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In the 2018 Global Economic Crime and Fraud Survey, PWC writes, “When it comes to fraud, technology is a double-edged sword. It is both a potential threat and a potential protector.” Huge advancements have been made in the payment space with shifts towards digital account opening, allowing people to apply for accounts strictly online. As shown below, digital account opening has become so ubiquitous, it is now an expectation.

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The many benefits of digital account opening, such as increased access to various financial products, come with new risks. Fraudsters can attempt to open accounts under false pretenses with the potential of instantaneous feedback loops. Through the use of technologies and machine learning, financial companies can prevent fraudsters from successful digital account openings.

At Alloy, we provide financial companies a plethora of data sources and best practices to aid them in creating rulesets for digital account opening reviews. Based on their risk adversity, they have to make the difficult decision between converting more applicants into customers while taking bigger identity risks, or enduring high back office costs in manually reviewing large numbers of applicants (and losing applicants in the process). Financial companies can leverage fraud data and machine learning to maximize the number of good application approvals while minimizing the number of manual reviews, the number of fraud application approvals, and the number of good application denials. When working to optimize rulesets, it is helpful to focus on key guiding mandates : 1) understand training data, 2) ensure interpretability, and 3) be skeptical.

Understand Training Data

When presenting machine learning findings, people tend to focus on the model output and associated metrics. It’s no secret, however, that in machine learning, fitting data to a model is only a portion of the process. The majority of the machine learning process is commonly devoted to data cleaning and exploratory data analysis (EDA). This stage is essential to prepare data for modeling and to better understand the data being input to the model. A model can only be as good as the data provided, so as tempting as it can be, it is essential not to take shortcuts at this step.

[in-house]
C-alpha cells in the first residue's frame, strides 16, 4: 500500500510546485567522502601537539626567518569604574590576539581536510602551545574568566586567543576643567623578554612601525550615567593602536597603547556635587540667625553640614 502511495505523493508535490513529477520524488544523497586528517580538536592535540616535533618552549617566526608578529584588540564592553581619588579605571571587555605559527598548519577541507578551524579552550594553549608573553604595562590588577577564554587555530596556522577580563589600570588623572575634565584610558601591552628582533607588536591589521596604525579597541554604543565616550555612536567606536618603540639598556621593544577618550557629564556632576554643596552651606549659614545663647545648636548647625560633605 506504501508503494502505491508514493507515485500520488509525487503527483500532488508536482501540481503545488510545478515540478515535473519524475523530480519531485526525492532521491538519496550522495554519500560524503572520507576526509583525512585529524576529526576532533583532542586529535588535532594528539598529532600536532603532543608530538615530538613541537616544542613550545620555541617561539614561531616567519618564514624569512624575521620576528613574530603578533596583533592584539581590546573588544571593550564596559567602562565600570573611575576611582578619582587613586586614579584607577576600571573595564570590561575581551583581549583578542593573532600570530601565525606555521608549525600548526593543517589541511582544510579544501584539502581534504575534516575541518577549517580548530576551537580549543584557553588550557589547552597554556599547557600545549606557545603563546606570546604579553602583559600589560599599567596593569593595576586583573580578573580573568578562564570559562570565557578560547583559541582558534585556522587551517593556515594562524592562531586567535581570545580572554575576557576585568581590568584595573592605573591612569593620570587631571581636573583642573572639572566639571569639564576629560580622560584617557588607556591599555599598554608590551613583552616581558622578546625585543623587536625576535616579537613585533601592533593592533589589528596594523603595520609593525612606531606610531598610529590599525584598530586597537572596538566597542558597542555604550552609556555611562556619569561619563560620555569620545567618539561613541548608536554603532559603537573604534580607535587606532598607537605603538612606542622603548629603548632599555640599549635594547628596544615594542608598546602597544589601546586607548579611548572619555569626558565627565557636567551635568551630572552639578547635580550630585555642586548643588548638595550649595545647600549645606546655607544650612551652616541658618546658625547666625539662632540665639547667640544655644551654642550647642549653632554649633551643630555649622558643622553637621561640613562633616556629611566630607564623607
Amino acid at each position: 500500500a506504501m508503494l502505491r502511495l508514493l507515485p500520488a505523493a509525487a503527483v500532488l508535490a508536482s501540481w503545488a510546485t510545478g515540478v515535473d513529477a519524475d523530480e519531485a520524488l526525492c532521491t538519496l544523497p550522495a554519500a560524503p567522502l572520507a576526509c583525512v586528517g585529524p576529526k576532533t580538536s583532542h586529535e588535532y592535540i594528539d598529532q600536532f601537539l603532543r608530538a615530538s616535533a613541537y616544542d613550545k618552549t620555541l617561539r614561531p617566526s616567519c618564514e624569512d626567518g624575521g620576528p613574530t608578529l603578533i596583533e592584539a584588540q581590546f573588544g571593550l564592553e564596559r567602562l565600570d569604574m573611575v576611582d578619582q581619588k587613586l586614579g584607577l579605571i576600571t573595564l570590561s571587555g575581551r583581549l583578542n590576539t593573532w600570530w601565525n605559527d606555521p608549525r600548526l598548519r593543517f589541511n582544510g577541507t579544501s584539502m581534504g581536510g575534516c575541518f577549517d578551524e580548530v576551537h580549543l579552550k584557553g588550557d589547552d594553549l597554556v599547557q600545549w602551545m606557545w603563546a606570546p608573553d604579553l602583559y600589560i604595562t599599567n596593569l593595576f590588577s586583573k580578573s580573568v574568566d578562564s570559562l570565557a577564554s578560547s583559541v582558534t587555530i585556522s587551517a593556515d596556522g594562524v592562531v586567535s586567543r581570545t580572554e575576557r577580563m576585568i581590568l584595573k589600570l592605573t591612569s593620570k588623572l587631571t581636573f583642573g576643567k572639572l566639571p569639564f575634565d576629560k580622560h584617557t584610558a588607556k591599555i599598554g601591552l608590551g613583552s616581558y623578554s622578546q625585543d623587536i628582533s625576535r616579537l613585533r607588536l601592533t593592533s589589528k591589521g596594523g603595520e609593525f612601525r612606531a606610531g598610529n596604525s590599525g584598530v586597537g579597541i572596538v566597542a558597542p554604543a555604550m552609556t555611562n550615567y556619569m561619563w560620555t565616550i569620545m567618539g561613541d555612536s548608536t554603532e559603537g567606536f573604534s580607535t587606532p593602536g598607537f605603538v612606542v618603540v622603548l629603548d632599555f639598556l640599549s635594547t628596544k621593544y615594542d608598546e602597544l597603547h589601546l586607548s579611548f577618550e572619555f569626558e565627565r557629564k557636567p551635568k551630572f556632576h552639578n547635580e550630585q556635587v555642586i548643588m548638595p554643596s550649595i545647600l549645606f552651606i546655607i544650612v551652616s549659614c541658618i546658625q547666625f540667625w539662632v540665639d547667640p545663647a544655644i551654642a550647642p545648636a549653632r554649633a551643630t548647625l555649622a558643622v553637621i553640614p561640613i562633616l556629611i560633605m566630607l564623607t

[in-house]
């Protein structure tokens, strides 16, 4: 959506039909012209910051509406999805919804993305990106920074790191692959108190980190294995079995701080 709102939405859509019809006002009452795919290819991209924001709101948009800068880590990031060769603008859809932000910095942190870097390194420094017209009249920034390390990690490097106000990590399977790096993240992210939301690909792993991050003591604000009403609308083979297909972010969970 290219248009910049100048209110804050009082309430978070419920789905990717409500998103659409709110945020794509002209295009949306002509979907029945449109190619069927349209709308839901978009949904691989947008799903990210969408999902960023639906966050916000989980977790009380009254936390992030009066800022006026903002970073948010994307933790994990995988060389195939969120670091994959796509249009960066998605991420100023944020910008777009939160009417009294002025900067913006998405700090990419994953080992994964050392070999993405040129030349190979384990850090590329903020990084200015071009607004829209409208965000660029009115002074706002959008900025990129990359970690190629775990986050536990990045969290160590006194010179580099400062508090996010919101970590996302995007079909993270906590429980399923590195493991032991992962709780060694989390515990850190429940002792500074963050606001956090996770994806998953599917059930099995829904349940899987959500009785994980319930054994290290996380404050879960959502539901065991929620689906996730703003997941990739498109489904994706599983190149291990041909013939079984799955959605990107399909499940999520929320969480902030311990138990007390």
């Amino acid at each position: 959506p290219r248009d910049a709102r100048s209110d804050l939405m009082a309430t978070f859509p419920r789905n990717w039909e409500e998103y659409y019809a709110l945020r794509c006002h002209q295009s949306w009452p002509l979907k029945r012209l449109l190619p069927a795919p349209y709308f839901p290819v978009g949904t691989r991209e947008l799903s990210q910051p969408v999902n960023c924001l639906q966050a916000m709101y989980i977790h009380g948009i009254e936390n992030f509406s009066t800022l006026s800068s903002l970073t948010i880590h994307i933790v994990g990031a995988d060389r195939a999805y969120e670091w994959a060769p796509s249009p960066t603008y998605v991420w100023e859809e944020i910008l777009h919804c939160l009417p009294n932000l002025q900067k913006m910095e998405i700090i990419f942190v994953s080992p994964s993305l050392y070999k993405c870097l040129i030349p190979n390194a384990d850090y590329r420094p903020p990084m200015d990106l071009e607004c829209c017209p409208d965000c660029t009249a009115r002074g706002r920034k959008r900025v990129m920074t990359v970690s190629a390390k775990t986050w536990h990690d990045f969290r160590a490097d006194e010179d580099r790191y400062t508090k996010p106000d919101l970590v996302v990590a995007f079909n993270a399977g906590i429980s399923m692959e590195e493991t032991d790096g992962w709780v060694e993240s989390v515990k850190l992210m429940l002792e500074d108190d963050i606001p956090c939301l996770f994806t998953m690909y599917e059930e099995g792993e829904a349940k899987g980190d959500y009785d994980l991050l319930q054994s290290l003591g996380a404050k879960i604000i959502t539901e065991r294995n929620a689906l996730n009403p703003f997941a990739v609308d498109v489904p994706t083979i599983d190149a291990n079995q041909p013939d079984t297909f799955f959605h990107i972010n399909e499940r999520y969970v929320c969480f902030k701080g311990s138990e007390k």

Instead, take time to intimately understand each feature and the necessary cleaning steps. This is the time to think about handling null values, duplicates, and any categorical variables that need to be converted to dummy variables. This is also the time to understand and visualize summary statistics surrounding your data. Should a feature’s null values be filled with the median, or would there be a better way to fill null values? The most effective way to make these decisions is to understand the feature distribution and statistics like the median and other percentiles.

Ensure Interpretability

Complexity does not ensure quality. Sometimes, the simpler, the better. You don’t necessarily need deep learning to optimize rulesets. Simpler models like gradient boosted classification trees and random forests may be better. When simpler models are used, the outputs can be easily integrated into existing rulesets and can be easily understood by regulators and auditors.

Be Skeptical

When a machine learning model provides promising metrics, it is tempting to immediately (and excitedly) share the results. However, it is essential to first understand the results and how they apply to the data at hand. With fraud, the number of good accounts tend to significantly outweigh the number of fraud accounts. In these instances, there may be class imbalance issues. To understand class imbalance, imagine there is a dataset in which 99% of the applications are good and 1% are fraud. A machine learning model could predict that all accounts are good and it would be 99% accurate. Despite its promising accuracy rate, the model would fail to capture any fraud. Given this, it’s important to be skeptical and question the results at hand.

Various tools, such as downsampling the majority class or synthetic minority oversampling (SMOTE), can be invaluable in addressing class imbalance. In the case of a data set with 99% good applicants and 1% fraud, downsampling can be used to decrease the number of good applicants in the training set, or SMOTE can be utilized to increase the number of fraud applicants in the training set. Additionally, the use of metrics beyond accuracy is essential. It is often helpful to create a confusion matrix, as seen below, to understand the false positive rate (in the instance of fraud, these are good accounts misclassified as fraud) and the false negative rate (in the instance of fraud, these are fraud accounts misclassified as good accounts).

0_sMgg8StyrazQcR8V Source: Sarang Narkhede, Towards Data Science

Putting it into Action

While machine learning offers many benefits to optimizing rulesets, there are various challenges to generate sufficient data. Labels may not be reliable, there may be an insufficient sample size, or there may be difficulty gathering data as a result of a new stack for digital account opening. Alloy can help overcome these challenges by providing best practices and by working with clients to provide data and services that optimally fit their needs.

Kayla Hartman

Written by Kayla Hartman

Data Analyst @ Alloy | enthused by the intersection of data, urban studies, and business